Wow, a month has flown by and it’s hard to believe that it is already almost the end of March! The other apprentices and I are starting to get into the swing of things. We know some basic daily farm duties that need to get done at the start and end of the day and are starting to become more independent of needing Marisa’s direction every couple of seconds.
This month has been packed full of information and new experiences. We have learned a variety of new things from an intro to bee keeping , to an intro to berry production, from pruning classes, to small farm business classes, to tours of the A&T farms, lessons on Soil Science, and classes on Food Justice just to name a few. All the information being thrown at us is overwhelming at times but even if I only retain half of all that we learn on a daily bases I would be a very lucky man. It is wonderful to talk to people on a personal level and not to listen behind a desk in a classroom. Due to our small group size we have been afforded one on one attention with top ranking leaders of the agricultural industry.
The end of winter and beginning of spring is a beautiful but busy time on the farm. It started out with lots of transplanting. We have been covering and uncovering lots of plants because temperatures will drop below freezing one day and be hot the next! Crazy weather! Finding a dry time to till was next to impossible, we ended up having to compromise and till slightly moist land. Thankfully the sandy soil drains well so there is not as long of a waiting time for the land to dry up as some people have with more water retaining soils. The strawberry tunnel has also been producing lots of odd looking fruit, most likely because of the cold weather. My fiancé (Melissa) came over one weekend while I had farm watch and loved the way they looked calling them “Franken Berries.” Makes we wonder if a farmer could sell the deformed but otherwise delicious berries to families with children at a farmers market.
One of the more tedious farm jobs that thankfully is over was the process of getting plants ready for transplanting outside of the greenhouse. We would remove them to be outside during the day and then return them inside at night. It was easy, just very time consuming. Most of the transplants are now safe and happy in the ground. We laid out drip tape irrigation and hooked it up. The next task was to then surround the fields with deer fencing. The deer fences are made by two separate layers of thin wire about 4 feet apart. Apparently deer get spooked by the idea of jumping in between the two fences and stay out completely. So far it looks to be successful.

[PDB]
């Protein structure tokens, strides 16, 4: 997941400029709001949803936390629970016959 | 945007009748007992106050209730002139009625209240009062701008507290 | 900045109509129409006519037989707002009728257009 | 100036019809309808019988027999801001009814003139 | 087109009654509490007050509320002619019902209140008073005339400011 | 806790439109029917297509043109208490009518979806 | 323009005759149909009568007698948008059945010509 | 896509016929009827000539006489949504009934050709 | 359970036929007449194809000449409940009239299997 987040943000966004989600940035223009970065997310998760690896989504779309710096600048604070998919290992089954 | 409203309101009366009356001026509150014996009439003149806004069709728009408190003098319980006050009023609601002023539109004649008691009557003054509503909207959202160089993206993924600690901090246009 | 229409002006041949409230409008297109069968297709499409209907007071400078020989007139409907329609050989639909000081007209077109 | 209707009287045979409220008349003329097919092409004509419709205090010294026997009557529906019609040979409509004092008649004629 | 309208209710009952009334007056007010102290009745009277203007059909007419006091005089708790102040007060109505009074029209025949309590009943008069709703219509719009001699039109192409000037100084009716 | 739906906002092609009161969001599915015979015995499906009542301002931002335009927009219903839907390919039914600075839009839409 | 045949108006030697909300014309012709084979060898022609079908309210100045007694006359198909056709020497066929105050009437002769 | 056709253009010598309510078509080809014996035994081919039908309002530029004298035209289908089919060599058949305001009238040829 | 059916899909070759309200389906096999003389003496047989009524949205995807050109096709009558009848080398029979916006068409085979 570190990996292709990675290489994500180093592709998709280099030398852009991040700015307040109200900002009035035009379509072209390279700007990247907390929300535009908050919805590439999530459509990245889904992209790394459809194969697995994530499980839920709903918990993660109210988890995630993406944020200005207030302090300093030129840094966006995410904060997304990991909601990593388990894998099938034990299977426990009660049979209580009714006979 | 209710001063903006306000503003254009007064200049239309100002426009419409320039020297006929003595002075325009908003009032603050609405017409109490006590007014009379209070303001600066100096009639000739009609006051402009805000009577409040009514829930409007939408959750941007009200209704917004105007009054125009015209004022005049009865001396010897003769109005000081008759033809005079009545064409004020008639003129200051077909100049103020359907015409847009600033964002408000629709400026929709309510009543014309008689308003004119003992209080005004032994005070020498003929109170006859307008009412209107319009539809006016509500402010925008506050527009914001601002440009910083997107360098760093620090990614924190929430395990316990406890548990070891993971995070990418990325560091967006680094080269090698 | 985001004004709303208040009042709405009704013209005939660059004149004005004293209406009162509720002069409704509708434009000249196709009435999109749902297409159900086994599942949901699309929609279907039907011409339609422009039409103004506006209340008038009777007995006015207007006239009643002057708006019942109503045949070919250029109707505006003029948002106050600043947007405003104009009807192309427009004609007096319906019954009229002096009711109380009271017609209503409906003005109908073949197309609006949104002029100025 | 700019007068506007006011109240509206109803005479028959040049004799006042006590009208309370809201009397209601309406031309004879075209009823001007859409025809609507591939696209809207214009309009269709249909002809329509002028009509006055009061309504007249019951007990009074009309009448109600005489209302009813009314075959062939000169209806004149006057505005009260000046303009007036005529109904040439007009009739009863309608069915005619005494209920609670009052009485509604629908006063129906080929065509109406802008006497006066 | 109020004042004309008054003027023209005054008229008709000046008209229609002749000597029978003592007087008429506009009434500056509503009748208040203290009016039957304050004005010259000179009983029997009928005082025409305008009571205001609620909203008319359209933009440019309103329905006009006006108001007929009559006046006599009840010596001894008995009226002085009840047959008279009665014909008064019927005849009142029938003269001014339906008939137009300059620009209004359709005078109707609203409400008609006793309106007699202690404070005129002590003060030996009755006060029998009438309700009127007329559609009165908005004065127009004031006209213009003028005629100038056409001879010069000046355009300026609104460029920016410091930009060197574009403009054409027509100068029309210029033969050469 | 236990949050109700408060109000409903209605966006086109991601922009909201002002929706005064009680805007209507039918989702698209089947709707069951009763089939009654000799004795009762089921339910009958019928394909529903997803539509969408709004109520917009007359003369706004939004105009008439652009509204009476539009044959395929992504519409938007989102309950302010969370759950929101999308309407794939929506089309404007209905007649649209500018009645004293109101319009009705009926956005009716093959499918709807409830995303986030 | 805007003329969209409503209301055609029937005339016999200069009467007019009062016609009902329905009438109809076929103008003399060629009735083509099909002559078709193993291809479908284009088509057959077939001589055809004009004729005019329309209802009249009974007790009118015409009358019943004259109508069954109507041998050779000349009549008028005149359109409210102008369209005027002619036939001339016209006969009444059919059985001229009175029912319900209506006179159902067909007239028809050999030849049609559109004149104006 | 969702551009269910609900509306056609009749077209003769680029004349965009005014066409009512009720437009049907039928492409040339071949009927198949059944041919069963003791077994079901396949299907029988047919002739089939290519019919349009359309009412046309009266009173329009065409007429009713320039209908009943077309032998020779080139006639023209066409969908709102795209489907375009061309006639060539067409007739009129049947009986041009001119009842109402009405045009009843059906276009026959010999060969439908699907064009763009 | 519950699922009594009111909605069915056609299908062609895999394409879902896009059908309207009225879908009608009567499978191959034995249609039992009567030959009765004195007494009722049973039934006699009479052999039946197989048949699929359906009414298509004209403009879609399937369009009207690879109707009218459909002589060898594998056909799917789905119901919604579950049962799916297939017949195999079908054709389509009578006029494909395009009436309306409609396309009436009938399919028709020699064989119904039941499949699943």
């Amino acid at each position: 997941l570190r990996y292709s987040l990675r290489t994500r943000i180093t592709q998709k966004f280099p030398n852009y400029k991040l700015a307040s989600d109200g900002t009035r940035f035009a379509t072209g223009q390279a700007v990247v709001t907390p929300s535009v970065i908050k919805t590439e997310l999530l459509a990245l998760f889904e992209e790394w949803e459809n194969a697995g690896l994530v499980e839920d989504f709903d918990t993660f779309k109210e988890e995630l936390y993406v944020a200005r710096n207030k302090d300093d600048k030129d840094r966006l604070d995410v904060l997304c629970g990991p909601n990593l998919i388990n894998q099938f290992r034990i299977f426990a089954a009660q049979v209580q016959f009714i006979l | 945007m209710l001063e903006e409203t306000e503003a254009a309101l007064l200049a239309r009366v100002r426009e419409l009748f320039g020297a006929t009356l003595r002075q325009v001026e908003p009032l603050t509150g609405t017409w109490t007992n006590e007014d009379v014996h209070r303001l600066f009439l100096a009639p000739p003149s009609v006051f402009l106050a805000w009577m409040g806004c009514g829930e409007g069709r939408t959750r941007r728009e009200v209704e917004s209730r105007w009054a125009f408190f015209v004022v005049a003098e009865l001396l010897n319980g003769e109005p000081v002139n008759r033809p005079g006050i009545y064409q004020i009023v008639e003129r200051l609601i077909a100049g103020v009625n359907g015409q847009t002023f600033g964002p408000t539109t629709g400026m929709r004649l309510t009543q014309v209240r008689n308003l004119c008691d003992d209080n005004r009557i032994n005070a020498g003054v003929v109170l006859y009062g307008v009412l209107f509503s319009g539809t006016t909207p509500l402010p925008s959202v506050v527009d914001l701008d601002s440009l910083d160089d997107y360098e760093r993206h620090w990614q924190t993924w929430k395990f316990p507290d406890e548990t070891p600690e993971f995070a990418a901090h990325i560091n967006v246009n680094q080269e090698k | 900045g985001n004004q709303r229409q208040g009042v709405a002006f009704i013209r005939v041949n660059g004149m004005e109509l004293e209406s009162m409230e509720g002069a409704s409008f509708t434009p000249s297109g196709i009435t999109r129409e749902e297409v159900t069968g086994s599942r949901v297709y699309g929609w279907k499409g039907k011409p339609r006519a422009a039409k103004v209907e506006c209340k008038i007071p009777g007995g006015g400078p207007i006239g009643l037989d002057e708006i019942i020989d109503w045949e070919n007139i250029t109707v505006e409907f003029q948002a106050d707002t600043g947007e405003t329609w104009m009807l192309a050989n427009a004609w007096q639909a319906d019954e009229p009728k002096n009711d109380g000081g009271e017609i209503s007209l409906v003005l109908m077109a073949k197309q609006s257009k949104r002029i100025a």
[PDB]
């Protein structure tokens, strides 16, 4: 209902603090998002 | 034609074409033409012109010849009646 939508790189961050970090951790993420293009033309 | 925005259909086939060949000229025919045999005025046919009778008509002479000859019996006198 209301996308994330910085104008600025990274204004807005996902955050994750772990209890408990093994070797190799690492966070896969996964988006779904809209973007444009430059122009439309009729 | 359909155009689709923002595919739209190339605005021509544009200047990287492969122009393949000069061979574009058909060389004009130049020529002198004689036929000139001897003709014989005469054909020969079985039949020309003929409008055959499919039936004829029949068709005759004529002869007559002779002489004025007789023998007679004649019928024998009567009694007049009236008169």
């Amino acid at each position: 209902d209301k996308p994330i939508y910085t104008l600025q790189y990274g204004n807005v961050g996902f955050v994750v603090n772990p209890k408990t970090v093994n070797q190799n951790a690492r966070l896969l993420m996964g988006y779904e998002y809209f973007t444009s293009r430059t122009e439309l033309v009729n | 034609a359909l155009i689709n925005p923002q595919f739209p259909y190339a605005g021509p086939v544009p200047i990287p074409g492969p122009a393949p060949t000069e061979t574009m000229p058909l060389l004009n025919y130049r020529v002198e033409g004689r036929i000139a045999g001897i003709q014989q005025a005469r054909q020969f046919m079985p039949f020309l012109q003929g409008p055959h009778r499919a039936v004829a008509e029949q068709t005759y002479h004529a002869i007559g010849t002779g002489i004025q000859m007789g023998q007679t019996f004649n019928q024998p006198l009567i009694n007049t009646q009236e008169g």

One thing I miss most about home is the absence of Fire Ants. Those little guys really annoy me. I’ve been bitten more times than I can count, and have a few blisters that look like they may never go away. 😉
We all have finally finished our different rotation on the specialty units. I’ve been to Beef, Dairy, Swine, and the agroforestry units now. Tomas and I were going to measuring the Ash trees when he discovered small holes about 5 feet from the ground. Come to find out it was a new pest to the area that has not been seen until now, called the Emerald Ash Beatle. It was crazy how these little holes they create can cause such havoc.
I also got to inseminate a pig (Sorry no pictures) and even milk cows. Things I’ve never done! I had NO IDEA the rear end of a cow was as intimidating as it is. It’s scary to be behind something sooooo massive. I look forward to learning more as this apprenticeship goes on. TTYL!